Engagement Strategy Active phase Creating a Participatory Text
Mutual Support, Debates & Great Ideas for Improving the OH Participatory Platform Active phase Collection
DISCOVER THE SIX HERITAGE LABS LOCAL PARTICIPATORY PLATFORMS
Open Heritage Participatory Platform
Organizing, Promoting and Enabling Heritage Re-use through Inclusion, Technology, Access, Governance and EmpowermentRegister
Praga District, Warsaw - Blueprint Navigator
New proposal at OpenHeritage Glossary
Crowdfunding: Sparking Participation with Alternative Funding “Crowdfunding“ was coined by combining “crowd” and “funding”, indicating that many of the individuals provide their own contributions to create a fund (Schwienbacher & Larralde, 2010). Thus, crowdfunding works as an infrastructure, which enables projects to collect the cooperation, attention and trust from an amount of the general public. In very recent years, the position of crowdfunding in the alternative finance landscape has progressively shifted from being just a possible option to becoming a well-established and mature funding mechanism. Starting from a restricted pool of innovators, crowdfunding has steadily expanded its outreach. In addition to entering the core alternative finance options, crowdfunding has also earned a primary role as a means of “democratisation of finance”. The term refers to asking for funding and providing it to a large crowd of individuals, but also to the processes of co-decision, co-creation, engagement and ownership that it produces in all parties involved. A further evolution of such mechanism is represented by the so-called “civic crowdfunding”, which defines a subcategory of crowdfunding through which citizens, often in collaboration with government, propose, fund and deliver projects that aim to provide a community service or deliver public value through local improvement projects. The peculiarity of civic crowdfunding is that, by leveraging on the close ties that crowdfunding platforms enjoy with local communities, it can promote a sense of engagement and belonging among citizens by enabling them to contribute to specific projects that will generate common good in their local areas. Both financial and non financial benefits have increasingly attracted the attention of a wide range of public and private stakeholders, such as local and regional authorities, development agencies and banks, and private foundations. These entities are partnering with crowdfunding platforms all over Europe and setting up “match-funding” schemes through which resources collected by crowdfunding campaigns in specific areas are topped-up with an additional share of their own resources. Goteo.cc the platform partnering with the Open Heritage project is a pioneer in both Civic and Match funding, and the creator of an open funding standard for the creation, preservation and sustainability of the commons.Key Sources: Morell, M. F., Hidalgo, E. S., & Rodríguez, E. (2020). Goteo. org civic crowdfunding and match-funding data connecting Sustainable Development Goals. Scientific Data, 7(1), 1-10.Passeri F. Lessons Learned from Civic Crowdfunding and Match-Funding Schemes in Europe.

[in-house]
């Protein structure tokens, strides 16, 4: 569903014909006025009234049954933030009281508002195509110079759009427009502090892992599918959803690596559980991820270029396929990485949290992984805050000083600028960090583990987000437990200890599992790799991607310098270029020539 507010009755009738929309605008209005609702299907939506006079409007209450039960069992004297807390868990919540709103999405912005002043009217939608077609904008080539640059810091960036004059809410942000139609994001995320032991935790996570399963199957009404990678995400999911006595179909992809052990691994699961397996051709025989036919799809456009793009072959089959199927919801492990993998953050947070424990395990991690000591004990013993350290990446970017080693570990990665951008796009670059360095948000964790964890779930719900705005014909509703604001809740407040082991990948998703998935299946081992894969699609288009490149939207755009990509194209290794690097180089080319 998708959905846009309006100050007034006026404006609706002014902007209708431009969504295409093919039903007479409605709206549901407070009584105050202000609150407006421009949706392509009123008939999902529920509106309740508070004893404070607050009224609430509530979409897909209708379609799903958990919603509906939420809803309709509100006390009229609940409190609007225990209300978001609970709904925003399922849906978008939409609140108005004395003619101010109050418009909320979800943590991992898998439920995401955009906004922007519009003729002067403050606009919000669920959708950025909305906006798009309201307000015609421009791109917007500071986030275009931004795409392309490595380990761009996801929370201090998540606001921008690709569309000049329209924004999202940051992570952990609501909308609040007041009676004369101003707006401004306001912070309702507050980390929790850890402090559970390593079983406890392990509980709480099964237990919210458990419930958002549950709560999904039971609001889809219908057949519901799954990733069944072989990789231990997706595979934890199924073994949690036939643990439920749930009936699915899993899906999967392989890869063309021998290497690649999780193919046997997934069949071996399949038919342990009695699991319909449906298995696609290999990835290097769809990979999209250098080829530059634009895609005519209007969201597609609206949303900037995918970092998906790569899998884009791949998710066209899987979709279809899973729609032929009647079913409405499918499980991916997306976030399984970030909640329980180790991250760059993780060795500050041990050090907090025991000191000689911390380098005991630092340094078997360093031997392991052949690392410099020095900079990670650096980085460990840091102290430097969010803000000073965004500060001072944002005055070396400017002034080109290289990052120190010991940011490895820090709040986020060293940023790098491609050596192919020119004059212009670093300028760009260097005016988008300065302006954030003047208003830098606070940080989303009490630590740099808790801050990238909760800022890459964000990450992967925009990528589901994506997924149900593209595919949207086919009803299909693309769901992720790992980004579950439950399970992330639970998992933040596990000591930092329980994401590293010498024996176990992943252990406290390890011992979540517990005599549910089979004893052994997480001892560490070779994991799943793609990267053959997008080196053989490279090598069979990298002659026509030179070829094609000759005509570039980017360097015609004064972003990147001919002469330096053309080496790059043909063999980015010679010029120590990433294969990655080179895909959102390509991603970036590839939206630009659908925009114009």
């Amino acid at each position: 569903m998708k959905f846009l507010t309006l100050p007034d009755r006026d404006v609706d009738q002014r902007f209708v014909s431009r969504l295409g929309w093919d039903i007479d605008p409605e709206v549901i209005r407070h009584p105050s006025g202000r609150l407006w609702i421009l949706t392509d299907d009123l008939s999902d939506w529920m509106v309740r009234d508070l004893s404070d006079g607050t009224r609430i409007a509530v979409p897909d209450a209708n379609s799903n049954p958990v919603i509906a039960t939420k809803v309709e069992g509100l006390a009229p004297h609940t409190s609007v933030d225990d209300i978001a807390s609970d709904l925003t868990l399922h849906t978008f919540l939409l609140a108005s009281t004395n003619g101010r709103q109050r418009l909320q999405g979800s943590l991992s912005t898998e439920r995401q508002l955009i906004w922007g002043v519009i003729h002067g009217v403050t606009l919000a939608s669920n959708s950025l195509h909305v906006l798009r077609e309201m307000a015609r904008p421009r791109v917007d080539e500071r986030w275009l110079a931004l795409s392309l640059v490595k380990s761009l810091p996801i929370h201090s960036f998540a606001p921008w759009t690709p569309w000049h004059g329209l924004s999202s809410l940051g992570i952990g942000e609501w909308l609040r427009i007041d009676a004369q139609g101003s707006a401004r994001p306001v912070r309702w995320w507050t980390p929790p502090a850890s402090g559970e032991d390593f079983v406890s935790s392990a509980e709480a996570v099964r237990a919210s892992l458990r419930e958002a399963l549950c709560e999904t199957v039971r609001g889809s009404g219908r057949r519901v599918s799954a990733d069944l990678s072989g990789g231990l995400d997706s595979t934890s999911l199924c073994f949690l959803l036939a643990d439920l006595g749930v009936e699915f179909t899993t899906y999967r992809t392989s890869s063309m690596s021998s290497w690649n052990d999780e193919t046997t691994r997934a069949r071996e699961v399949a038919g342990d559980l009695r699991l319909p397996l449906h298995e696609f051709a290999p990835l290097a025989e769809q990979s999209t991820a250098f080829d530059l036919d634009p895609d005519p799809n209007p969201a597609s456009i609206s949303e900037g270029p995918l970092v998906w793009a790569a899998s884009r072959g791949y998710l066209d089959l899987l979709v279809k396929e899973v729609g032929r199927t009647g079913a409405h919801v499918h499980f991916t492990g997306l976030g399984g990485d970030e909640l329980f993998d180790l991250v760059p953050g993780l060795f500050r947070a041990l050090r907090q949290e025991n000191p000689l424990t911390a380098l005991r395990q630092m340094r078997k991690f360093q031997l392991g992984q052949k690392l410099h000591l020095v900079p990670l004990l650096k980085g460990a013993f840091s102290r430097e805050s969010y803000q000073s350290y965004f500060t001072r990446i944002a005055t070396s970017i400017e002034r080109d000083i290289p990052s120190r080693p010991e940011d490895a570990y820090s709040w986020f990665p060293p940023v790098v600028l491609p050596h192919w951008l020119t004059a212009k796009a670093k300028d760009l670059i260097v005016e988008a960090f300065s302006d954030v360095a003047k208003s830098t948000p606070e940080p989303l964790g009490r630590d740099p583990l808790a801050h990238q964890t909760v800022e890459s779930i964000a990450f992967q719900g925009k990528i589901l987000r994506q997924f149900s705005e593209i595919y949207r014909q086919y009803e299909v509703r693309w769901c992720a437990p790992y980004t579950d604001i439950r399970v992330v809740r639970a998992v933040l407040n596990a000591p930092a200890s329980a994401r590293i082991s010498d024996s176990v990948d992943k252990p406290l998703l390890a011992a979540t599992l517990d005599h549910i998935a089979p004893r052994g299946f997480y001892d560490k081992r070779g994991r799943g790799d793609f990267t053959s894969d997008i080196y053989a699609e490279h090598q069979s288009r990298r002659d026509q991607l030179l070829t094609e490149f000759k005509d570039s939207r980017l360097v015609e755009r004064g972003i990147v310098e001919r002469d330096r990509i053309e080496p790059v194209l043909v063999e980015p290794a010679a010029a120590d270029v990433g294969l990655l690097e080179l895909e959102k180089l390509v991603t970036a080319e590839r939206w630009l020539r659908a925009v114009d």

Sunderland Task Force Webinar This task force meeting will review the context and next steps for the Sunderland lab. So far they have three buildings that need to be reconstructed and will likely be used for socio-cultural activities. https://labs.openheritage.eu/assemblies/community/f/23/meetings/80
Crowdfunding Seminar by Platoniq Throughout the task force webinars labs have voiced an interest in learning more about crowdfunding. So during this workshop Platoniq will deliver a workshop based on their years of experience with crowdfunding and crowdvocacy.